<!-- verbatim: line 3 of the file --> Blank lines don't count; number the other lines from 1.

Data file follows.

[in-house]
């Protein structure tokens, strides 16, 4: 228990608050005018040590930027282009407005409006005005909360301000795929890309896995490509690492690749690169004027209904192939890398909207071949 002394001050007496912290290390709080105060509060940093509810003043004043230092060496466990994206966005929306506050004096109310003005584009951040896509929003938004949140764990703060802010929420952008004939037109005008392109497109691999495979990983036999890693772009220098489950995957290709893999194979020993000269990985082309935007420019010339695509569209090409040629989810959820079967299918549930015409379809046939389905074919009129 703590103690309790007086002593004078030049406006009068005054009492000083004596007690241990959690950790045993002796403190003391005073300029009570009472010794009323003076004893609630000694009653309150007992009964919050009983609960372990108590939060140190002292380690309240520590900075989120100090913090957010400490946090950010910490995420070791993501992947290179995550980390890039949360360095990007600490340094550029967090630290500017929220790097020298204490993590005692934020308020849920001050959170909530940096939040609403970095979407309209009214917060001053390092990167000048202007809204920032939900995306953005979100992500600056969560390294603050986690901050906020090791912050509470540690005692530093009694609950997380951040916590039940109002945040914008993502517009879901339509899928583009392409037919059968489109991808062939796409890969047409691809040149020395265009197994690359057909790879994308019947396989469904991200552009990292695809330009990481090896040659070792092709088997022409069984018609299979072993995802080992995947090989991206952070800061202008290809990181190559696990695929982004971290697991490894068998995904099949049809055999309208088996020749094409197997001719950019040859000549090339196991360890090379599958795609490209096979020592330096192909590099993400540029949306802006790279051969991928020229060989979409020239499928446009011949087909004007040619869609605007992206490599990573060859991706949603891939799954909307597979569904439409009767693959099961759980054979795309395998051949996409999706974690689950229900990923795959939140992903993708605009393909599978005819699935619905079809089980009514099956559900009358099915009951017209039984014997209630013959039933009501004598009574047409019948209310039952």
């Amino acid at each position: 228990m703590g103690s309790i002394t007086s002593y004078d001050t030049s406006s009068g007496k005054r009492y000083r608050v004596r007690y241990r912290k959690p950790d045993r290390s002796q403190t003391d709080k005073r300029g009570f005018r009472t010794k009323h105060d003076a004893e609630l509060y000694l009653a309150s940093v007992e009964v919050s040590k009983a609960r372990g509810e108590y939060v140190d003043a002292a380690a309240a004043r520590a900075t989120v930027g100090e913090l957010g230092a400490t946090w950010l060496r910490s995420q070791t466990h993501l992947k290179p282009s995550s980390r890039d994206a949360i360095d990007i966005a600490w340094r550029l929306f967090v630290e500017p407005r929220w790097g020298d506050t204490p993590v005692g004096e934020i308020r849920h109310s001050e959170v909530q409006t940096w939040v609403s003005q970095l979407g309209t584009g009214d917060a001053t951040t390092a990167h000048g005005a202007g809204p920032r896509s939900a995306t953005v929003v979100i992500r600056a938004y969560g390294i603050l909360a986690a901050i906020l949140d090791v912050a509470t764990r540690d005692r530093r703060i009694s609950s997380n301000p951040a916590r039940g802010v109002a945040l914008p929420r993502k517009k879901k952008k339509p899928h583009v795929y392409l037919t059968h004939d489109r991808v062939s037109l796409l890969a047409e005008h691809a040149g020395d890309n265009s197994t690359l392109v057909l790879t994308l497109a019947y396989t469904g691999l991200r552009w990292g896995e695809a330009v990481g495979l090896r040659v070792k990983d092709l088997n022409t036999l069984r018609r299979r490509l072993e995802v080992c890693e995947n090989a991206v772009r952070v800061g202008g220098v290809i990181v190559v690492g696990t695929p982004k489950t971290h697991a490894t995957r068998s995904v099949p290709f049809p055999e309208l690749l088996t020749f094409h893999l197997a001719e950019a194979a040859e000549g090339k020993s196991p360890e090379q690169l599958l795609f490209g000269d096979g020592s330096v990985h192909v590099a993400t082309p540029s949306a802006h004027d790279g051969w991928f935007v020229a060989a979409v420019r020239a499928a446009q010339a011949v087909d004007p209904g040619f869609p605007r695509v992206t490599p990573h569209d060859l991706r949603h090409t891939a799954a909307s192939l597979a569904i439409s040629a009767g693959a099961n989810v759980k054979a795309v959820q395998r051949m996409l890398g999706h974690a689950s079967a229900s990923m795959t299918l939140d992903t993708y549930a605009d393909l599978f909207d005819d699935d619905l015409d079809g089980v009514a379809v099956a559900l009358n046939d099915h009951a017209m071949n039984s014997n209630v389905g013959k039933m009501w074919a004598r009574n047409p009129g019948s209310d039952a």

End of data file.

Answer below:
């Amino acid at each position: 228990m703590g103690s309790i002394t007086s002593y004078d001050t030049s406006s009068g007496k005054r009492y000083r608050v004596r007690y241990r912290k959690p950790d045993r290390s002796q403190t003391d709080k005073r300029g009570f005018r009472t010794k009323h105060d003076a004893e609630l509060y000694l009653a309150s940093v007992e009964v919050s040590k009983a609960r372990g509810e108590y939060v140190d003043a002292a380690a309240a004043r520590a900075t989120v930027g100090e913090l957010g230092a400490t946090w950010l060496r910490s995420q070791t466990h993501l992947k290179p282009s995550s980390r890039d994206a949360i360095d990007i966005a600490w340094r550029l929306f967090v630290e500017p407005r929220w790097g020298d506050t204490p993590v005692g004096e934020i308020r849920h109310s001050e959170v909530q409006t940096w939040v609403s003005q970095l979407g309209t584009g009214d917060a001053t951040t390092a990167h000048g005005a202007g809204p920032r896509s939900a995306t953005v929003v979100i992500r600056a938004y969560g390294i603050l909360a986690a901050i906020l949140d090791v912050a509470t764990r540690d005692r530093r703060i009694s609950s997380n301000p951040a916590r039940g802010v109002a945040l914008p929420r993502k517009k879901k952008k339509p899928h583009v795929y392409l037919t059968h004939d489109r991808v062939s037109l796409l890969a047409e005008h691809a040149g020395d890309n265009s197994t690359l392109v057909l790879t994308l497109a019947y396989t469904g691999l991200r552009w990292g896995e695809a330009v990481g495979l090896r040659v070792k990983d092709l088997n022409t036999l069984r018609r299979r490509l072993e995802v080992c890693e995947n090989a991206v772009r952070v800061g202008g220098v290809i990181v190559v690492g696990t695929p982004k489950t971290h697991a490894t995957r068998s995904v099949p290709f049809p055999e309208l690749l088996t020749f094409h893999l197997a001719e950019a194979a040859e000549g090339k020993s196991p360890e090379q690169l599958l795609f490209g000269d096979g020592s330096v990985h192909v590099a993400t082309p540029s949306a802006h004027d790279g051969w991928f935007v020229a060989a979409v420019r020239a499928a446009q010339a011949v087909d004007p209904g040619f869609p605007r695509v992206t490599p990573h569209d060859l991706r949603h090409t891939a799954a909307s192939l597979a569904i439409s040629a009767g693959a099961n989810v759980k054979a795309v959820q395998r051949m996409l890398g999706h974690a689950s079967a229900s990923m795959t299918l939140d992903t993708y549930a605009d393909l599978f909207d005819d699935d619905l015409d079809g089980v009514a379809v099956a559900l009358n046939d099915h009951a017209m071949n039984s014997n209630v389905g013959k039933m009501w074919a004598r009574n047409p009129g019948s209310d039952a």